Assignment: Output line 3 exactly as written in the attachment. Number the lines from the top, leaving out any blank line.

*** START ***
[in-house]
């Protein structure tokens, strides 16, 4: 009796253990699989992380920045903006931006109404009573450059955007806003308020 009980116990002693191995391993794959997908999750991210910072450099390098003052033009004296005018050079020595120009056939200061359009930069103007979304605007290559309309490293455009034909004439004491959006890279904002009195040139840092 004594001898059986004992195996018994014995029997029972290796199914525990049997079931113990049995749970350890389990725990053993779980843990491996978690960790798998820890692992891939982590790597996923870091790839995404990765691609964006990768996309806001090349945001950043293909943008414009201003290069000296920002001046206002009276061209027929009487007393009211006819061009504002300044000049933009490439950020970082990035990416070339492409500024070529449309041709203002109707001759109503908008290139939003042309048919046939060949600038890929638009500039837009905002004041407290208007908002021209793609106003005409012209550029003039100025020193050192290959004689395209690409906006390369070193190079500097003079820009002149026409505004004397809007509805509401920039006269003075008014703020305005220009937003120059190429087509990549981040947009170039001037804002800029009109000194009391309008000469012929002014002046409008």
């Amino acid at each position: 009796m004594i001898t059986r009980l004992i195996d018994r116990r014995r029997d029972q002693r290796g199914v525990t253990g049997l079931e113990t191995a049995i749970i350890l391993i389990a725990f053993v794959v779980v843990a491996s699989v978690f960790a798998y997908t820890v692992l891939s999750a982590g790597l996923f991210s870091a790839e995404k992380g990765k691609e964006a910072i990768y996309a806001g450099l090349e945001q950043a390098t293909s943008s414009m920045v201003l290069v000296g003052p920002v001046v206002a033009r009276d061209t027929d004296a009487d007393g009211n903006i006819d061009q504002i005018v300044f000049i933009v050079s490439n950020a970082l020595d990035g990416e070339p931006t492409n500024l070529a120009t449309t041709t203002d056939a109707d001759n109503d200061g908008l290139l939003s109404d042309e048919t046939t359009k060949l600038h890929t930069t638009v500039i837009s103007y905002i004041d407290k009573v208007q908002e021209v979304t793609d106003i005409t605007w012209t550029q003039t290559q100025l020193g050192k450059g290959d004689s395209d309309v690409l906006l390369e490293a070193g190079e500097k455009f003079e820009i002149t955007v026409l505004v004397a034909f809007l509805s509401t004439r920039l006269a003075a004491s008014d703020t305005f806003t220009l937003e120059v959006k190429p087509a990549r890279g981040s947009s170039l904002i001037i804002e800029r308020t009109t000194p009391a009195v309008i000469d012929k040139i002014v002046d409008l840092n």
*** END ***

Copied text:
């Amino acid at each position: 009796m004594i001898t059986r009980l004992i195996d018994r116990r014995r029997d029972q002693r290796g199914v525990t253990g049997l079931e113990t191995a049995i749970i350890l391993i389990a725990f053993v794959v779980v843990a491996s699989v978690f960790a798998y997908t820890v692992l891939s999750a982590g790597l996923f991210s870091a790839e995404k992380g990765k691609e964006a910072i990768y996309a806001g450099l090349e945001q950043a390098t293909s943008s414009m920045v201003l290069v000296g003052p920002v001046v206002a033009r009276d061209t027929d004296a009487d007393g009211n903006i006819d061009q504002i005018v300044f000049i933009v050079s490439n950020a970082l020595d990035g990416e070339p931006t492409n500024l070529a120009t449309t041709t203002d056939a109707d001759n109503d200061g908008l290139l939003s109404d042309e048919t046939t359009k060949l600038h890929t930069t638009v500039i837009s103007y905002i004041d407290k009573v208007q908002e021209v979304t793609d106003i005409t605007w012209t550029q003039t290559q100025l020193g050192k450059g290959d004689s395209d309309v690409l906006l390369e490293a070193g190079e500097k455009f003079e820009i002149t955007v026409l505004v004397a034909f809007l509805s509401t004439r920039l006269a003075a004491s008014d703020t305005f806003t220009l937003e120059v959006k190429p087509a990549r890279g981040s947009s170039l904002i001037i804002e800029r308020t009109t000194p009391a009195v309008i000469d012929k040139i002014v002046d409008l840092n």